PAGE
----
That was exacerbated during the November Fallujah fight as some 7,000 U.S. forces were pulled from western outposts to carry out the assault. When they leave, even for a short time, it allows insurgents to gain a toehold.

This gives insurgent forces temporary sanctuaries from which they can make good on threats against those who cooperate with American forces, a second senior official said.

The problem, according to other senior officials, is that the insurgency is a mobile one, and without more troops the hunt for them has evolved into an endless cat-and-mouse game. One commander in Iraq last year compared the province to a half-filled water balloon: If you step on one end, the water just squeezes out to the other.

A month before the war in 2003, Army Chief of Staff Gen. Eric Shinseki told Congress he believed the occupying force could require "several hundred thousand" troops, a figure Deputy Defense Secretary Paul Wolfowitz later called "wildly off the mark."

Last week, U.S. Defense Secretary Donald Rumsfeld told the Senate Appropriations Committee he considered the matter closed.

"I must say I am tired of the Shinseki argument being bandied about day after day in the press," Rumsfeld said.

Syrian border: Capitalizing on a lull in fighting Tuesday, hundreds of U.S. Marines pushed through a lawless region on the Syrian frontier after intense battles along the Euphrates River with well-armed militants fighting from basements, rooftops and sandbag bunkers.

After intense fighting with militants entrenched on the south bank of the Euphrates River early in the operation, Marines saw only light resistance Tuesday and advanced through sparsely populated settlements along a 12-mile stretch to the border with Syria, according to a Chicago Tribune reporter embedded with the assault, James Janega.

Residents reached by telephone in the area reported some fighting Tuesday in Obeidi and the two nearby towns of Rommana and Karabilah. They said frightened residents were taking advantage of the relative lull to flee the Qaim area.

Foreign fighters (I guess they’re talking about the Arab ones): U.S. Marines rolling though towns on the upper Euphrates River said yesterday that they found dead insurgent fighters in bulletproof armor and wearing foreign clothes. In the towns, they reported finding caches of weapons and suicide-bomb vests, as well as car bombs rigged to explode.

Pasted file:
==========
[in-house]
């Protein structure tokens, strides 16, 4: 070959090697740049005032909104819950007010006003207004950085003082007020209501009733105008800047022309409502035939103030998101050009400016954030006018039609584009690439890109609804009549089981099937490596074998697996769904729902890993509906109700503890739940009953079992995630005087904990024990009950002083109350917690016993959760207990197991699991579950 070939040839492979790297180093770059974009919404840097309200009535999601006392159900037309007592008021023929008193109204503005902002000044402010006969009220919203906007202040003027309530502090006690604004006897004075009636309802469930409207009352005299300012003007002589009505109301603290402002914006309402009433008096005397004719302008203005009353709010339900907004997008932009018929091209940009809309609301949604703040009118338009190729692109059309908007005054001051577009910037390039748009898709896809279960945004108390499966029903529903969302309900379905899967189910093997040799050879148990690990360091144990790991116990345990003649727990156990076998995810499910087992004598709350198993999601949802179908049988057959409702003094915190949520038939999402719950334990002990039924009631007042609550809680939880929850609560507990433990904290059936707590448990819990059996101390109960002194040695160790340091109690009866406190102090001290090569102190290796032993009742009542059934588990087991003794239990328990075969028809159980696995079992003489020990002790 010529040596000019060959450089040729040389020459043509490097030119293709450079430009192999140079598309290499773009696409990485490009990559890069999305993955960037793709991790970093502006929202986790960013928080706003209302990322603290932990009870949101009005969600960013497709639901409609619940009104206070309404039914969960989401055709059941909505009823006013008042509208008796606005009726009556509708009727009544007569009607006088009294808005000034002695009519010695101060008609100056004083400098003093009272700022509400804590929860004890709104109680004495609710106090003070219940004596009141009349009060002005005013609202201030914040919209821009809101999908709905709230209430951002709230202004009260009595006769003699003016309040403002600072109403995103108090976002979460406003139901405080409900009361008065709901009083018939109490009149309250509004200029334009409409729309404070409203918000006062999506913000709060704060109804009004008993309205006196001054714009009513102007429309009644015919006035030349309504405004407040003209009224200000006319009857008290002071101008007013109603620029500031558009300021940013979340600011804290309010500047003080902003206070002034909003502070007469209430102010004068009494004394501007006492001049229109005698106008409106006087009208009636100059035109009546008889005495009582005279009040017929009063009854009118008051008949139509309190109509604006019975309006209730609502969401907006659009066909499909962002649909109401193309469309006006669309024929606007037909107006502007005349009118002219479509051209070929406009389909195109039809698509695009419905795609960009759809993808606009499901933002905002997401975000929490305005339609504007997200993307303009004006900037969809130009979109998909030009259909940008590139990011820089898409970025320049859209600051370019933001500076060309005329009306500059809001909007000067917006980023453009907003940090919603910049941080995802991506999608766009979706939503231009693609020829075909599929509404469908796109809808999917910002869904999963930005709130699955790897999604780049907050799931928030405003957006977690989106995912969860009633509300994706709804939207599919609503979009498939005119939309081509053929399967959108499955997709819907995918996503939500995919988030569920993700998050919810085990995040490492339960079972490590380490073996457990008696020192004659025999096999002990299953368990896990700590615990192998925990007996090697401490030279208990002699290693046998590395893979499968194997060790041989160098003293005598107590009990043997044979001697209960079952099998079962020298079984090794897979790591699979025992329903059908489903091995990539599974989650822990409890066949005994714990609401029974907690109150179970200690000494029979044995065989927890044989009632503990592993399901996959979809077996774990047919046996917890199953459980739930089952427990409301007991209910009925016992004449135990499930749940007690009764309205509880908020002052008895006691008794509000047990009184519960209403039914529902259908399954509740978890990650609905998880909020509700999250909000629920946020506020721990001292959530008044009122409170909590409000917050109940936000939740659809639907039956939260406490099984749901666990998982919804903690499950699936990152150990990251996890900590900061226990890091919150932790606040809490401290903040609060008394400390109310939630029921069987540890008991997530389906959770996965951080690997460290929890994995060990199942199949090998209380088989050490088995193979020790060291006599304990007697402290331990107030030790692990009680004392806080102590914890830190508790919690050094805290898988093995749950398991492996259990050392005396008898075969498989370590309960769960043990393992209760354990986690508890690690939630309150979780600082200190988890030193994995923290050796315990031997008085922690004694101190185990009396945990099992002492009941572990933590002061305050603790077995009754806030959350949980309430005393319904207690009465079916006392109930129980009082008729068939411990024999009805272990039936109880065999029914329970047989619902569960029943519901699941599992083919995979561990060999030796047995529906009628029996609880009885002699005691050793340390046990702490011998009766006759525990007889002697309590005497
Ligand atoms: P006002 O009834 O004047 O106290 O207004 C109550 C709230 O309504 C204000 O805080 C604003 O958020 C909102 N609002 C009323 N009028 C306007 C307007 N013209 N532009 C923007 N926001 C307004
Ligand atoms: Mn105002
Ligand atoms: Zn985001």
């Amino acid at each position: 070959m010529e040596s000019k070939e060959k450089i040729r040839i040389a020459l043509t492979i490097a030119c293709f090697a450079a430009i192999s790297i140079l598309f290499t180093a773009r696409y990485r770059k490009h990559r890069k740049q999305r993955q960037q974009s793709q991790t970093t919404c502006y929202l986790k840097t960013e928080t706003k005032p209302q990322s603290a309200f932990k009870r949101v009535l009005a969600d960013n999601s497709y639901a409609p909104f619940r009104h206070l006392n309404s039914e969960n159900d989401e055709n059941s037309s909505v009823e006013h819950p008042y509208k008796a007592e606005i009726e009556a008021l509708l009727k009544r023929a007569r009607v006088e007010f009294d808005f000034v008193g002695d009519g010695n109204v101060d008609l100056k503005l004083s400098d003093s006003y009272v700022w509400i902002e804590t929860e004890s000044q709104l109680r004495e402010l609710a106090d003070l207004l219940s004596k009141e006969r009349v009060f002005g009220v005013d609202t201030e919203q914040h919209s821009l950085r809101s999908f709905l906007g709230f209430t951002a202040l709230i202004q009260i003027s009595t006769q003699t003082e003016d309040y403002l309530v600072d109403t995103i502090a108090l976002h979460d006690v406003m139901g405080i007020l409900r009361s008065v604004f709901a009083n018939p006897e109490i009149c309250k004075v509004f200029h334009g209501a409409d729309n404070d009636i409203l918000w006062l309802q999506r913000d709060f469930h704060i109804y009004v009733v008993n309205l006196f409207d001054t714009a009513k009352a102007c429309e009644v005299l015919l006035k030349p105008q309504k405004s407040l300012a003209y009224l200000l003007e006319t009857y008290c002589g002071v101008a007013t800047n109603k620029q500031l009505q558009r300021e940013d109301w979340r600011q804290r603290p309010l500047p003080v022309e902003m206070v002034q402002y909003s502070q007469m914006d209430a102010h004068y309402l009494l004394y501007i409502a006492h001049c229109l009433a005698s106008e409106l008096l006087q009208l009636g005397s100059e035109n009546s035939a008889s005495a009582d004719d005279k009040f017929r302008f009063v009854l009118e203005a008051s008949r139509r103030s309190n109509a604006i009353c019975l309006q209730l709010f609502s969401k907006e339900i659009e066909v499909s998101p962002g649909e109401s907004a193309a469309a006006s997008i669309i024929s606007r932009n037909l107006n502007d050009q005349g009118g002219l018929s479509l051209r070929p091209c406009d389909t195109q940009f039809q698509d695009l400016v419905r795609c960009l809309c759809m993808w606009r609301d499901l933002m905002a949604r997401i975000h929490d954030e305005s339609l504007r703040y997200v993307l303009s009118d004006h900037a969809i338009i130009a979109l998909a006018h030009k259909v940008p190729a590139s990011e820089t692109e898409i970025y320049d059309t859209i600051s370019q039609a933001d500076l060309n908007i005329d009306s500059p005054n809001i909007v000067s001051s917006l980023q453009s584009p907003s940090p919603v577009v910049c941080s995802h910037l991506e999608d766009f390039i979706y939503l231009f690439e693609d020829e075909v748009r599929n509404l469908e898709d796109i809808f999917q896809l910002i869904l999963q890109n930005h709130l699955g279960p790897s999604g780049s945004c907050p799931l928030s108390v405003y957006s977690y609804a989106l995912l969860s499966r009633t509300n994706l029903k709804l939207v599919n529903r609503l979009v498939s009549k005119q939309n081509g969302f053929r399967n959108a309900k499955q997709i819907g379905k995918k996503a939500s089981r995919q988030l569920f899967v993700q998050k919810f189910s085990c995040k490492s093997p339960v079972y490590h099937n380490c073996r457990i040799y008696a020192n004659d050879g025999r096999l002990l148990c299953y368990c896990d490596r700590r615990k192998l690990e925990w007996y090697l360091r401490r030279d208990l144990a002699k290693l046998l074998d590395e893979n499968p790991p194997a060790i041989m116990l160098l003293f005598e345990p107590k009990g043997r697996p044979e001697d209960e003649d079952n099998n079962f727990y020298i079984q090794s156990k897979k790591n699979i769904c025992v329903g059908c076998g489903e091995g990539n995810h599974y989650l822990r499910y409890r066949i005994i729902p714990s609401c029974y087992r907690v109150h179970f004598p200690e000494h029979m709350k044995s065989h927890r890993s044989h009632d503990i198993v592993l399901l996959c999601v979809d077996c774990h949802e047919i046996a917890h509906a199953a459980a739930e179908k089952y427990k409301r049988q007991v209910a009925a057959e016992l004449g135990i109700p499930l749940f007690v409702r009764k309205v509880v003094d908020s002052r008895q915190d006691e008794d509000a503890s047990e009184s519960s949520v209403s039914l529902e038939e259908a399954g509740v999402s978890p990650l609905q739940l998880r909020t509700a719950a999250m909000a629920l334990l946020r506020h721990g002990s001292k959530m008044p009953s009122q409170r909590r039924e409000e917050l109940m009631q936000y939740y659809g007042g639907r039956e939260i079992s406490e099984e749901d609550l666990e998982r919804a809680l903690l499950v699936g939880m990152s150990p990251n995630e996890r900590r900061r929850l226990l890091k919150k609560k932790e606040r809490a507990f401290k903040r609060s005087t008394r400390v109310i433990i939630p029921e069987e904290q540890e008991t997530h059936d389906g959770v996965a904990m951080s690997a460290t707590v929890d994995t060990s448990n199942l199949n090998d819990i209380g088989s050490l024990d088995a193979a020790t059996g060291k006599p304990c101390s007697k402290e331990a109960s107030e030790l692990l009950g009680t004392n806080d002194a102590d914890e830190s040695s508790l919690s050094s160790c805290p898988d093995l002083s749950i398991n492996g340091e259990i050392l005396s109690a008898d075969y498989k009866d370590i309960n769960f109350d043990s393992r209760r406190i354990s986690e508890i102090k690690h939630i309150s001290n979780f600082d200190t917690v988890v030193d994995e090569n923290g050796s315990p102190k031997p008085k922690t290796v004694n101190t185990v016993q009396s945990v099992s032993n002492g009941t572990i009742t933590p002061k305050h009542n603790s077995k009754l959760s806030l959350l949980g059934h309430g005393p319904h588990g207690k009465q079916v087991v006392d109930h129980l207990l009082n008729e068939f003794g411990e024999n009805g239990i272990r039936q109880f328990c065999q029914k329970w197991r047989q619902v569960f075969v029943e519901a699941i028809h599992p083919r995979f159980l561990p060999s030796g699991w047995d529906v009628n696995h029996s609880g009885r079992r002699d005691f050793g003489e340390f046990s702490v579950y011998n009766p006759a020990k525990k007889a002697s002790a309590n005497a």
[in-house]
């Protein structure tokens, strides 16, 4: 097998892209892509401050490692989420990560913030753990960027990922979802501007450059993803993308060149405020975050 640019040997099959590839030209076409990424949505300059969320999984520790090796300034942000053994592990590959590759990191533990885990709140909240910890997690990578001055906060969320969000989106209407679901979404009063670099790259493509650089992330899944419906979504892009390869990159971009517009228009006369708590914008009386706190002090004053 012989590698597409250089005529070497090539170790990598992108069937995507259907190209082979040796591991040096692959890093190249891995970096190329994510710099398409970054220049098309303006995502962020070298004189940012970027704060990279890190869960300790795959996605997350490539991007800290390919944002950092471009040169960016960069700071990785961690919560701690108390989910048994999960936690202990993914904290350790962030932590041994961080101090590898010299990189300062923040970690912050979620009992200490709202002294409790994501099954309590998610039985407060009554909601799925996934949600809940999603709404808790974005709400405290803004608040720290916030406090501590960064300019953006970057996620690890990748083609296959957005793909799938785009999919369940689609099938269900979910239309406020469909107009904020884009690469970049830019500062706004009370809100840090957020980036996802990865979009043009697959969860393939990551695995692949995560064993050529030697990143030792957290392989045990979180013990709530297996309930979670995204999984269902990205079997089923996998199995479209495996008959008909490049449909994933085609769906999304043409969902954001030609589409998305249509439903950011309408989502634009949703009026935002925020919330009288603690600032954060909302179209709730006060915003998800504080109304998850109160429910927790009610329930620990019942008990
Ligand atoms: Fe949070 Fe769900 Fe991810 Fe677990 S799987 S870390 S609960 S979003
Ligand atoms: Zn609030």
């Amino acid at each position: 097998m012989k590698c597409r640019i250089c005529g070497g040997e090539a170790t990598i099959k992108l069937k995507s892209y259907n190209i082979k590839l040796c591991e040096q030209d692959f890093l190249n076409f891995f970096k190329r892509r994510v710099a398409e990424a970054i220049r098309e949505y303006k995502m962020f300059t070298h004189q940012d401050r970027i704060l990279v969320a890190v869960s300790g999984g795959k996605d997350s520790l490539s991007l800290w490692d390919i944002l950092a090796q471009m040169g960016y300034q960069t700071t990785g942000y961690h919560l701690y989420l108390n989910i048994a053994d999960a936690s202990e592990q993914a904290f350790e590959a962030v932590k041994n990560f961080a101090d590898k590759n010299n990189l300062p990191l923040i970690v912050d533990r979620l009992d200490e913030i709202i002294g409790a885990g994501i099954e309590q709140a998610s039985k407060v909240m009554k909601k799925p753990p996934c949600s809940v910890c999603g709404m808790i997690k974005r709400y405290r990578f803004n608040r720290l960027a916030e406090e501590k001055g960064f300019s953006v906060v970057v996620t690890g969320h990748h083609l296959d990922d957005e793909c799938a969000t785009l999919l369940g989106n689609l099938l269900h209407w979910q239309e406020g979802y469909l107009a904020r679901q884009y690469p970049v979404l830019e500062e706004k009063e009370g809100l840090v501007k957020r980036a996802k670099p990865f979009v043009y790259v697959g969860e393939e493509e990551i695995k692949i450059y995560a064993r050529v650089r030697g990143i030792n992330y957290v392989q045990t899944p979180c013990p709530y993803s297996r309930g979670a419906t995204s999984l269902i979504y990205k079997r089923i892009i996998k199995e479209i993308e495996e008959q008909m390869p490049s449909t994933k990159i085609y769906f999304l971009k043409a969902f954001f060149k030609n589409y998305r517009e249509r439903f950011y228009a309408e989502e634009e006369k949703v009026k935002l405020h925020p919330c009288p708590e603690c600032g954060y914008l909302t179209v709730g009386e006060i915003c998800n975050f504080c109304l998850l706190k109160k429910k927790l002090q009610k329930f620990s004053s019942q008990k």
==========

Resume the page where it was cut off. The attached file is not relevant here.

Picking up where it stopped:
Commanders said they believe the finds are strong indications that foreign fighters make up part of the resistance facing them as they conduct an offensive aimed at rooting out insurgents near the Syrian border.

Iraqi Politics

South American visit: Iraqi President Jalal Talabani appealed to South American nations to support his country's efforts to defeat its bloody insurgency, saying terrorists are indiscriminately killing innocents and hampering reconstruction efforts.

"Terrorism is not limited to Iraq, it is a global curse," Talabani said, addressing Arab and South American heads of state and ministers gathered for the first summit of South American and Arab countries in the Brazilian capital.

Talabani, on his first foreign trip since being elected president of the interim government, said Iraq is on course with its strategy to defeat militants in spite of daily attacks around the country that have limited reconstruction efforts after the U.S.-war that toppled former President Saddam Hussein.

"We hope for your help in this initiative to combat the terrorism that has been carried out against the Iraqi people, against the cause of freedom and democracy," he said, calling on 12 South American nations gathered at the summit alongside 22 Arab and North African nations to step forward with investments and to bolster business contacts.

Strongman: The party of outgoing prime minister Ayad Allawi may have been locked out of power, but many members of the country’s police and National Guard remain fiercely loyal to him. While the Iraqi List head will not be part of the new leadership that was recently sworn into office, Muhsin Kadhim of the Iraqi National Guard, ING, still believes that Allawi is the only person who can solve Iraq’s security problems – and told IWPR that he will remain loyal to him. “He is strong and he worked in the interests of the ING,” said Kadhim. “He is the only person who can establish a strong army that can control the country’s security situation.”

Haider al-Moosawi, spokesman for Iraqi National Congress leader Ahmad Chalabi, also a member of the United Iraqi Alliance, said the government was not in a position to measure the extent of the security forces’ loyalty to Allawi. He said some police and guardsmen are concerned that they might lose their jobs under the new government. “The new security programme for the incoming government involves reorganisation and the elimination of corrupt people, terrorists or those related to the former Saddam regime,” he said. “But we will deal with each case on its own.”

More strains: Meanwhile, a Sunni political group said several of its members were still being held after two joint raids by American and Iraqi troops Sunday night in Baghdad. Mohammed Dayini of the National Dialogue Council, which favors participation in the government, said 17 people had been detained in a raid on council offices but were released. In a simultaneous raid a few miles away, he said, soldiers detained Hassan Zaidau Lihabi, a member of the council; his son; and 13 of his guards. Eight of the guards were released, but the others remained in custody, Dayini said. A U.S. Embassy spokesman denied that Americans were involved.

Down The Rathole